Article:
DJ Food & DK

Every generation boasts that music was better "in their day," that it meant more, had more depth - but of course this can't possibly be the case. It's not the music that changes, but the listeners. We go through certain stages in our life where music means more to us and changes us. Unfortunately if my theory is correct then there is a multitude of people out there of an impressionable age that are being profoundly changed by the Kaiser Chiefs - but that's fine, they'll grow out of it.

I can count a few periods in my life when this has happened. Most of these happened when I was a teenager and blissfully unaware of any larger musical implications that were occurring, I was just listening to the music and relating to it. But the most recent example of this occurred during 1994 - 1997 and centered round a few record labels and one club in particular - The Blue Note in Hoxton Square. Drum & Bass was a mere child then, as too was the genre formerly known as "Trip Hop" (thank christ). During Goldie's Metalheadz Sunday night sessions and the Ninja Tune Stealth parties I really felt part of something important, that the music that was being played was particular to this time, to this club and to these people. You felt like you were present at the birth of a genre. The excitement in that club at that time was truly memorable and though all artists and labels concerned are still making great music today that feeling for me has never been replicated or matched and nor should it.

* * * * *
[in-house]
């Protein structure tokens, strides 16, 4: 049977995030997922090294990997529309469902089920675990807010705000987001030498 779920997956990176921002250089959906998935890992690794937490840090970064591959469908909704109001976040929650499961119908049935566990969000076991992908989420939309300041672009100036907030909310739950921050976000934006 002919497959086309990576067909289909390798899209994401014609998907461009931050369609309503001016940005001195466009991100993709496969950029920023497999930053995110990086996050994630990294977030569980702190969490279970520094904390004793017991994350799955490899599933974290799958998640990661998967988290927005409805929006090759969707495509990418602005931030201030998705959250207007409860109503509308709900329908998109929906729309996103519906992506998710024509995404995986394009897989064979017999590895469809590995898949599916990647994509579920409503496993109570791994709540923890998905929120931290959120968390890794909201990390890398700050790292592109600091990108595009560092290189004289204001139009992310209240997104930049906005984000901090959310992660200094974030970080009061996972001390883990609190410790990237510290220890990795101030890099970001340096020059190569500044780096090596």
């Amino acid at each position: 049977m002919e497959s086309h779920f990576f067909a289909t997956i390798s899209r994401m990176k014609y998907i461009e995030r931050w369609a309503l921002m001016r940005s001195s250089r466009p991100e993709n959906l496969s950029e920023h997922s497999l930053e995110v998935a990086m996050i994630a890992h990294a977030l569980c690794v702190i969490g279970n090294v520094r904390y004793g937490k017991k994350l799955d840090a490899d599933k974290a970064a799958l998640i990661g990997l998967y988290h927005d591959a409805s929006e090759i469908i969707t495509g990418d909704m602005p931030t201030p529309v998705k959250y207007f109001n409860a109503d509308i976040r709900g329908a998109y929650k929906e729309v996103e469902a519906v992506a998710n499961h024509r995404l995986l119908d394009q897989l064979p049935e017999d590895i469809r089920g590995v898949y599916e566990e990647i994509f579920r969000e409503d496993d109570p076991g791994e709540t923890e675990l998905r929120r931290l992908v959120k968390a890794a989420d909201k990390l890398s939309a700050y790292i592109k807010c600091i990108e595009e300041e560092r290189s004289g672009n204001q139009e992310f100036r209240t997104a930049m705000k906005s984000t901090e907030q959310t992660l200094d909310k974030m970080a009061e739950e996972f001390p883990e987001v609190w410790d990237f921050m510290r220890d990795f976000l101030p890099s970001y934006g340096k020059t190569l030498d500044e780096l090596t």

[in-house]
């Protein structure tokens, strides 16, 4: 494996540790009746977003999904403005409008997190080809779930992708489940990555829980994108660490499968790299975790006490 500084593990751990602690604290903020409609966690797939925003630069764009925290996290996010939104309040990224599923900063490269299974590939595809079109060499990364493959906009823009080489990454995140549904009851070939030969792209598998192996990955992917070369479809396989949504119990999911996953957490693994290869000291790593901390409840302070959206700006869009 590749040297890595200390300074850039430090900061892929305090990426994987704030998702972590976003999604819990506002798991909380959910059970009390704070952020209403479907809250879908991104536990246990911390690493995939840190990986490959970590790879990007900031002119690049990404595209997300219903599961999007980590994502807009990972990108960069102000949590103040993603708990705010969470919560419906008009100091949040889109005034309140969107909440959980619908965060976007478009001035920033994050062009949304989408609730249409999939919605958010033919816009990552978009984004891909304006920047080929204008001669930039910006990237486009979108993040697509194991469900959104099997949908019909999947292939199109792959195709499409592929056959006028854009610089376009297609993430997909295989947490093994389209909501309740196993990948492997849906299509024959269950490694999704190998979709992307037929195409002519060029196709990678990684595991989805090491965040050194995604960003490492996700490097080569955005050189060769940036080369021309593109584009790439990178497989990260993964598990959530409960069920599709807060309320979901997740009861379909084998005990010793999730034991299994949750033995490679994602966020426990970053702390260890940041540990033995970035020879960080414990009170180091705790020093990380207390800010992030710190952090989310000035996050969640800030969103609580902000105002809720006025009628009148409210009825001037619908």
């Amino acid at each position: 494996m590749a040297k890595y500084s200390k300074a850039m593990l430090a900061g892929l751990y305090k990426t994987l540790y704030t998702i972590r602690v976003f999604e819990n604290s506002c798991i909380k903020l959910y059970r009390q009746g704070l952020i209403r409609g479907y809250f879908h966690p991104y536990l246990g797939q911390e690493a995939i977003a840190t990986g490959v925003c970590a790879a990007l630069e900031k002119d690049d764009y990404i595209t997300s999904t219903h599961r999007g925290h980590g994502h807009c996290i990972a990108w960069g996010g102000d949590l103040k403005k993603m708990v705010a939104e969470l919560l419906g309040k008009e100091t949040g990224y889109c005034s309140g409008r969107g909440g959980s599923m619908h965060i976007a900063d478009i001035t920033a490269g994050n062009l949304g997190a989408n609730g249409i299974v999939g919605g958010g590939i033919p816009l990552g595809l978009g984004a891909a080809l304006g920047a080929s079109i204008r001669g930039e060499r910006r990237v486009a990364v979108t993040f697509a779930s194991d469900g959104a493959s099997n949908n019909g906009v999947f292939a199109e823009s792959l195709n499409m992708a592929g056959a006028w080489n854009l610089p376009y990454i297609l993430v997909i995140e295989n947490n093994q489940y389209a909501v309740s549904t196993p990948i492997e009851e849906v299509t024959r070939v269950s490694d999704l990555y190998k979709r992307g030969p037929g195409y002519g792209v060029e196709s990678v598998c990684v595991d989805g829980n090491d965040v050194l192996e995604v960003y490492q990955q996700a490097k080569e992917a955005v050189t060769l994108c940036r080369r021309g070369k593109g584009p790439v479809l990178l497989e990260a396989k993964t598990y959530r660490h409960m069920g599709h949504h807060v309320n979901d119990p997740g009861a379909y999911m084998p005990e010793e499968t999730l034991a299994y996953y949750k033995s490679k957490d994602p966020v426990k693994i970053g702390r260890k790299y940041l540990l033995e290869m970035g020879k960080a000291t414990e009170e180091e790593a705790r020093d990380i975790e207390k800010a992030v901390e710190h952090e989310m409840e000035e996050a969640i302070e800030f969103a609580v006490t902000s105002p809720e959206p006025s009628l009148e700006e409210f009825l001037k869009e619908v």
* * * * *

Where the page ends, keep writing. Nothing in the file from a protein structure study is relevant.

Until that is, I heard Solid Steel's latest mix tape by the legendary DJ Food & DK. In 2001 Solid Steel's front-men DJ Food (Strictly Kev, PC) and DK (Darren Knot) kicked off this compilation series with the awesome Now, Listen and it's been going strong ever since with mixes from Amon Tobin, Mr. Scruff and The Herbaliser. Now, Listen recaptured the electrifying creativity of Coldcut's now legendary Journeys By DJ mix from 1995 and this follow up strives to do the same. I'm not sure how anyone can get close to the brilliance of Coldcut's mix, but with this compilation the feeling has been renewed and updated. The important thing about these and all great mix-tapes is their eclecticism and the inability to plot their course.

Now, Listen Again is a mash-up masterclass. Things kick off with the sample "Listen, that's the sound of ground being broken, it will sound familiar" and though this may not be groundbreaking music it's the familiar sound of the ground they broke a decade ago and it still sounds fantastic. Early on we get a brilliant fusion of Eric B & Rakim and The Human League's Being Boiled and move through Ram Jam's Black Betty, Primal Scream, Aphex Twin via a masterful megamix of DJ Shadow's back catalogue that blends effortlessly into the original Organ Donor sample of Giorgio Moroder's Tears. The obvious high point on this mix is the introduction of New Order's dub mix of Blue Monday, The Beach, out of The Irresistible Force and into the dirty 2 step beat of Big Dada's Part 2 featuring Fallacy.

Now, Listen Again doesn't have the dizzy peaks of it's predecessor but is a much more even mix and over-all is a more satisfying listen. The refreshing thing about this compilation is it's willingness to take the cheesy route. As we are guided through old-school hip hop, Drum & Bass and sun-soaked soul we see tones of well disguised rarities, but also glorious amounts of well trodden crowd pleasers. Enough water has flowed under the bridge for these mash-up veterans to simply enjoy their art and this is the sound of them doing just that. Since the demise of The Blue Note, Solid Steel's exit from BBC Radio and the suffocating fad of mash-up mania the mix tape has never sounded so good as it does here. It has re-ignited the spirit of the mid 90's with a wonderful blend of honest nostalgia and forward thinking optimism and was indeed "Food For My Soul."